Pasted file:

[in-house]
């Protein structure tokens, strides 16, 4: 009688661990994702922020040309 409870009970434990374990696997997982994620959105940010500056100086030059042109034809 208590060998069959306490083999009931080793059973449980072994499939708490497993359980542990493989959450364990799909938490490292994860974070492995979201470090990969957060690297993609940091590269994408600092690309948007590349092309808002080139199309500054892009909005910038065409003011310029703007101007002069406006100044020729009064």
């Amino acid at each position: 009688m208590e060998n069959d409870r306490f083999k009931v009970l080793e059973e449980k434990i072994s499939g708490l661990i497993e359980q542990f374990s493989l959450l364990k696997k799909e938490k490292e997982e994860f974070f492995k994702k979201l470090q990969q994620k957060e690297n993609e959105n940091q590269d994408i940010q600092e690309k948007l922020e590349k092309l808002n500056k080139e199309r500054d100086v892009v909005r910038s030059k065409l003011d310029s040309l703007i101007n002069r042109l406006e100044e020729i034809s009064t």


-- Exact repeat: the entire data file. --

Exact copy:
[in-house]
């Protein structure tokens, strides 16, 4: 009688661990994702922020040309 409870009970434990374990696997997982994620959105940010500056100086030059042109034809 208590060998069959306490083999009931080793059973449980072994499939708490497993359980542990493989959450364990799909938490490292994860974070492995979201470090990969957060690297993609940091590269994408600092690309948007590349092309808002080139199309500054892009909005910038065409003011310029703007101007002069406006100044020729009064």
């Amino acid at each position: 009688m208590e060998n069959d409870r306490f083999k009931v009970l080793e059973e449980k434990i072994s499939g708490l661990i497993e359980q542990f374990s493989l959450l364990k696997k799909e938490k490292e997982e994860f974070f492995k994702k979201l470090q990969q994620k957060e690297n993609e959105n940091q590269d994408i940010q600092e690309k948007l922020e590349k092309l808002n500056k080139e199309r500054d100086v892009v909005r910038s030059k065409l003011d310029s040309l703007i101007n002069r042109l406006e100044e020729i034809s009064t």